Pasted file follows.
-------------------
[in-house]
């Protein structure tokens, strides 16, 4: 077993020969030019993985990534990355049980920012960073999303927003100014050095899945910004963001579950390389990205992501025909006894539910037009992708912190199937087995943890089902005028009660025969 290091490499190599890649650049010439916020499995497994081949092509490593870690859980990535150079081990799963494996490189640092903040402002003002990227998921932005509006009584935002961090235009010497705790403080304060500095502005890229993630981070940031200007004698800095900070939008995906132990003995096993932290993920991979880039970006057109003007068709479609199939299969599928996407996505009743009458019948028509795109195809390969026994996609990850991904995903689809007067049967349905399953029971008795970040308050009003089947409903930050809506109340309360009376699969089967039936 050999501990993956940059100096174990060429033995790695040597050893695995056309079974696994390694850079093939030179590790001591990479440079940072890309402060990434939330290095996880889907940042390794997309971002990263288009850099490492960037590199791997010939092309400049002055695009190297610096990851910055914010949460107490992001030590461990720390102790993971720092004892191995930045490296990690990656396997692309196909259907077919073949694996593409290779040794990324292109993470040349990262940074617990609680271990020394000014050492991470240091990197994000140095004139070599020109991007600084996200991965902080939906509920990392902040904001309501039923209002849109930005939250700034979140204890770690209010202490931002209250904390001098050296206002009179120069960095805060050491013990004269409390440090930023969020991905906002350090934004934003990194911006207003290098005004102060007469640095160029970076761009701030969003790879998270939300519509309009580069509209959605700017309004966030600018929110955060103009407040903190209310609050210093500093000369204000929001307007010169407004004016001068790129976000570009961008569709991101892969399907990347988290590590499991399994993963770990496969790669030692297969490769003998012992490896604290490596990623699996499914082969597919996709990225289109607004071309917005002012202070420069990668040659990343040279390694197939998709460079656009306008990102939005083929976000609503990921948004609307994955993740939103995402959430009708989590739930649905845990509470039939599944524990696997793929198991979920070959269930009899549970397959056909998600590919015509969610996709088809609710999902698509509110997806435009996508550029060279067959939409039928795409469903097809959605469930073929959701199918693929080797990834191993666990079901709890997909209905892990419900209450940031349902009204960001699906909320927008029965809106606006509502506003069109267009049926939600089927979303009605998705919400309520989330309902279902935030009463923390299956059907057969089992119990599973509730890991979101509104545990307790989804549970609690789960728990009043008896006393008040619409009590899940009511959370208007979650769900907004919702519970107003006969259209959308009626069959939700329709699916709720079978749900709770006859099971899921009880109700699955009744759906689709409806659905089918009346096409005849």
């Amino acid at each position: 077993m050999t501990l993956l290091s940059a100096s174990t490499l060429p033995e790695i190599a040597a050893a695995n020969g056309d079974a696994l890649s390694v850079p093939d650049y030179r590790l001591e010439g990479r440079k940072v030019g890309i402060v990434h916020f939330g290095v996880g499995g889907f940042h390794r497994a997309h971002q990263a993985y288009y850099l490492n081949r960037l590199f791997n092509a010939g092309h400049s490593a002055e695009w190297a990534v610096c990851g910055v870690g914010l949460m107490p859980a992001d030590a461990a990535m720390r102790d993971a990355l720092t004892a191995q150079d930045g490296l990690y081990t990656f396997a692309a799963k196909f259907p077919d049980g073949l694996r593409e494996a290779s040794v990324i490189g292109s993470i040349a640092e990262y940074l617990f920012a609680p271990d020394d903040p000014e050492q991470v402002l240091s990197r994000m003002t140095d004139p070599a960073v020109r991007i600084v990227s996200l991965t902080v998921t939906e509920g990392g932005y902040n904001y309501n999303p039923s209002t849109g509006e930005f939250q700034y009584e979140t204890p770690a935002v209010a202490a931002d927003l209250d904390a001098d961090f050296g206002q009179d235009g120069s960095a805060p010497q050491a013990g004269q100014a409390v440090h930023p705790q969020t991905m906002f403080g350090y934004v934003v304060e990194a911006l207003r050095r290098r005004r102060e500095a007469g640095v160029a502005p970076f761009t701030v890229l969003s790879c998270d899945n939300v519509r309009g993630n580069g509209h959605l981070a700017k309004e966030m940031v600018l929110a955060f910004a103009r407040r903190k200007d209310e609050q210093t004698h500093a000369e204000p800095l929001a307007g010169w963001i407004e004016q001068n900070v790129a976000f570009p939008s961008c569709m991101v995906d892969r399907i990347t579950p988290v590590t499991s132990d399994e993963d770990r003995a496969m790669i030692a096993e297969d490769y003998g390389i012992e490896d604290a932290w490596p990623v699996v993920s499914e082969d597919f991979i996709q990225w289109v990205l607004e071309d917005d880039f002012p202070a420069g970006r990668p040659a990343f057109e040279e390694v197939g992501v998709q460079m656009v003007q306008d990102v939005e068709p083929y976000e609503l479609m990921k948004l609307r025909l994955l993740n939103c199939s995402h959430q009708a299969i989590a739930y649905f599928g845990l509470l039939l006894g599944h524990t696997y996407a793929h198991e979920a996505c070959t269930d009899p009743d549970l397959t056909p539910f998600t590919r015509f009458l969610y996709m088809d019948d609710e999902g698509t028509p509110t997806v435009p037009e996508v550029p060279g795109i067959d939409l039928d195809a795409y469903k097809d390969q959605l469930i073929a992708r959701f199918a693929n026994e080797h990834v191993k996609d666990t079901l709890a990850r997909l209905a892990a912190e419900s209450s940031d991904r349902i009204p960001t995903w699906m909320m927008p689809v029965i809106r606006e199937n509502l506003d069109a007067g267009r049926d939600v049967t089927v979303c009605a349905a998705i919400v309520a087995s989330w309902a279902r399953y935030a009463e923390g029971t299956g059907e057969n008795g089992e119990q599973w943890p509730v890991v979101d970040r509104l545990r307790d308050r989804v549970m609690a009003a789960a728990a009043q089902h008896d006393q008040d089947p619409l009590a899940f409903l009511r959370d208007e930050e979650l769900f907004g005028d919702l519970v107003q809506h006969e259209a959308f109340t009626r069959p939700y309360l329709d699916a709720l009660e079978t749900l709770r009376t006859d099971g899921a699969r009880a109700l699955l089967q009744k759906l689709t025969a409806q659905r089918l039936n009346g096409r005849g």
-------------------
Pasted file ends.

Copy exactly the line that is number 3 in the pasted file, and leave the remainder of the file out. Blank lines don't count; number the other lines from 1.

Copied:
């Amino acid at each position: 077993m050999t501990l993956l290091s940059a100096s174990t490499l060429p033995e790695i190599a040597a050893a695995n020969g056309d079974a696994l890649s390694v850079p093939d650049y030179r590790l001591e010439g990479r440079k940072v030019g890309i402060v990434h916020f939330g290095v996880g499995g889907f940042h390794r497994a997309h971002q990263a993985y288009y850099l490492n081949r960037l590199f791997n092509a010939g092309h400049s490593a002055e695009w190297a990534v610096c990851g910055v870690g914010l949460m107490p859980a992001d030590a461990a990535m720390r102790d993971a990355l720092t004892a191995q150079d930045g490296l990690y081990t990656f396997a692309a799963k196909f259907p077919d049980g073949l694996r593409e494996a290779s040794v990324i490189g292109s993470i040349a640092e990262y940074l617990f920012a609680p271990d020394d903040p000014e050492q991470v402002l240091s990197r994000m003002t140095d004139p070599a960073v020109r991007i600084v990227s996200l991965t902080v998921t939906e509920g990392g932005y902040n904001y309501n999303p039923s209002t849109g509006e930005f939250q700034y009584e979140t204890p770690a935002v209010a202490a931002d927003l209250d904390a001098d961090f050296g206002q009179d235009g120069s960095a805060p010497q050491a013990g004269q100014a409390v440090h930023p705790q969020t991905m906002f403080g350090y934004v934003v304060e990194a911006l207003r050095r290098r005004r102060e500095a007469g640095v160029a502005p970076f761009t701030v890229l969003s790879c998270d899945n939300v519509r309009g993630n580069g509209h959605l981070a700017k309004e966030m940031v600018l929110a955060f910004a103009r407040r903190k200007d209310e609050q210093t004698h500093a000369e204000p800095l929001a307007g010169w963001i407004e004016q001068n900070v790129a976000f570009p939008s961008c569709m991101v995906d892969r399907i990347t579950p988290v590590t499991s132990d399994e993963d770990r003995a496969m790669i030692a096993e297969d490769y003998g390389i012992e490896d604290a932290w490596p990623v699996v993920s499914e082969d597919f991979i996709q990225w289109v990205l607004e071309d917005d880039f002012p202070a420069g970006r990668p040659a990343f057109e040279e390694v197939g992501v998709q460079m656009v003007q306008d990102v939005e068709p083929y976000e609503l479609m990921k948004l609307r025909l994955l993740n939103c199939s995402h959430q009708a299969i989590a739930y649905f599928g845990l509470l039939l006894g599944h524990t696997y996407a793929h198991e979920a996505c070959t269930d009899p009743d549970l397959t056909p539910f998600t590919r015509f009458l969610y996709m088809d019948d609710e999902g698509t028509p509110t997806v435009p037009e996508v550029p060279g795109i067959d939409l039928d195809a795409y469903k097809d390969q959605l469930i073929a992708r959701f199918a693929n026994e080797h990834v191993k996609d666990t079901l709890a990850r997909l209905a892990a912190e419900s209450s940031d991904r349902i009204p960001t995903w699906m909320m927008p689809v029965i809106r606006e199937n509502l506003d069109a007067g267009r049926d939600v049967t089927v979303c009605a349905a998705i919400v309520a087995s989330w309902a279902r399953y935030a009463e923390g029971t299956g059907e057969n008795g089992e119990q599973w943890p509730v890991v979101d970040r509104l545990r307790d308050r989804v549970m609690a009003a789960a728990a009043q089902h008896d006393q008040d089947p619409l009590a899940f409903l009511r959370d208007e930050e979650l769900f907004g005028d919702l519970v107003q809506h006969e259209a959308f109340t009626r069959p939700y309360l329709d699916a709720l009660e079978t749900l709770r009376t006859d099971g899921a699969r009880a109700l699955l089967q009744k759906l689709t025969a409806q659905r089918l039936n009346g096409r005849g």